3. Thunder down in High Point as well. Car thermometer indicated 47F.
  4. 06Z NAM, and the 00z Canadian still showing frozen precip for central NC and points north...
  5. 18z GFS and GFS v16 sticking to their guns. Another big hit for central NC Wed into Thurs.
  6. I've been lurking this board a long time, and this is some funny stuff right here.
  7. Indeed. The live stream from downtown shows a nice event: https://www.resortcams.com/webcams/blowing-rock/
  8. I'm about a mile west of downtown GSO and I've got 28 this am.
  9. I assumed it shows everything frozen as snow....
  10. RAH Disco from this afternoon: .LONG TERM /TUESDAY THROUGH SUNDAY/... As of 330 PM Sunday... The chance for wintry weather across the N and W Piedmont Tue night into Wed is increasing. Chilly temps will persist through next weekend. Weak ridging aloft will create dry weather across the region on Tuesday. Cold surface high pressure building into southern Quebec will send chilly weather into the area throughout the day, with highs only reaching the mid to upper 40s during the afternoon. Latest models are coming in better agreement for the Miller Type B storm for Tue night/Wednesday. An upper-level trough over the mid- Mississippi Valley will become negatively-tilted and swing across the area Wednesday. Additionally, a surface low will develop to our south and move across the coast on Wednesday, and deepen as it moves northeast along the Mid-Atlantic Coast. Cold air will already be in place at the surface when precipitation begins Tuesday night with many areas at or just below freezing across the northwest half of Central NC, however the limiting factor in wintry precipitation will be the warm layer above the cold air near the surface. The layer does not cool enough for snowfall for our area, however a few flakes may be mixed in a times. Sleet and mainly freezing rain will likely be the issue for the northwest part of central NC. The highest amount of ice accumulation on Wednesday could range between one tenth and two tenths, but this could still change over the next few days. Temperatures will increase into the mid 30s by late morning, so precipitation in the afternoon should be all rain, then as precipitation ends Wednesday evening, a few snow flakes may be mixed in again with temperatures dropping.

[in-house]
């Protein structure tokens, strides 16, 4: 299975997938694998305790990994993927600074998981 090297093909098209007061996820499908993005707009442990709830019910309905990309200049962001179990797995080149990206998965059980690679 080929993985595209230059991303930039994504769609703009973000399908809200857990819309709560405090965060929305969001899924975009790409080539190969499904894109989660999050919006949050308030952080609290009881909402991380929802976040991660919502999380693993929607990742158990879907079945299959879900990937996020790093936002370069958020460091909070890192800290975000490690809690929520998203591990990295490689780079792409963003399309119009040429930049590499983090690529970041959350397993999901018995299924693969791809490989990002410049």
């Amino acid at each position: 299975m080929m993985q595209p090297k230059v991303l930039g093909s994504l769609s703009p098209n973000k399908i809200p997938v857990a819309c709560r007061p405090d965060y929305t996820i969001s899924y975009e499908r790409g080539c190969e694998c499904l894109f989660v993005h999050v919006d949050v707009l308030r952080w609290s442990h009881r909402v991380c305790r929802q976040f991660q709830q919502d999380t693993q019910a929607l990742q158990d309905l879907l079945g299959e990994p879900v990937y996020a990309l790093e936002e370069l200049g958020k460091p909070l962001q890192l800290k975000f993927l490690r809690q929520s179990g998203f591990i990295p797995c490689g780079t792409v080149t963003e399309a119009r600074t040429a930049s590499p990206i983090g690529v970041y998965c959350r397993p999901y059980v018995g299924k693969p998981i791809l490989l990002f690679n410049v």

11. Curious about everyone's take on these Facebook pages I see that seem to only post snow output maps of every model run. Typically they take the one that gives their area the most and then post stuff like "alert mode" and 'heavy snow possible." I've noticed that many of them have recently posted today's 18z run on the NAM for the late week system in carolinas. Do any of the owners of those pages post on these forums, and are any of them at all reliable in your opinion?
  12. RAH DISCO: LONG TERM /THURSDAY THROUGH TUESDAY/... As of 300 PM Tuesday... Broad cyclonic flow will encompass the eastern US Thursday and Friday, with westerly mid-level flow and mild weather on Thursday. A stronger shortwave moving through the Great Lakes Thursday will propel a cold front into the Mid-Atlantic states and eventually south through NC on Friday, Limited moisture return ahead of the front, owing to the westerly flow, will limit POPs to just a slight chance of showers Friday afternoon. Highs Thursday and Friday look to be in the upper 60s to mid 70s both days, warmer in the south on Friday with 20-30kt prefrontal wind gusts. The bigger story for the weekend will be a fast moving storm system forecast to race through the OH/TN Valleys and across NC/VA Sat night and Sunday. Models have trended further south with the track of this system along the mean baroclinic zone, which suggests better chances of wintry precip, given critical thicknesses supportive of snow along the NC/VA border. However, the parent Canadian high supporting the surge of cold air is far to the northwest in south- central Canada. Recent GFS runs develop a strong surface low off the Carolina coast St night, but a deep cyclone is not supported by ensemble forecasts, and the main shortwave is still multiple days away from being sample over the Pacific Northwest. Thus, confidence in measurable snow and/or wintry precip is not high and likely won`t be for a couple more days. Behind this system, northwest flow looks to continue, with temps near normal early next week.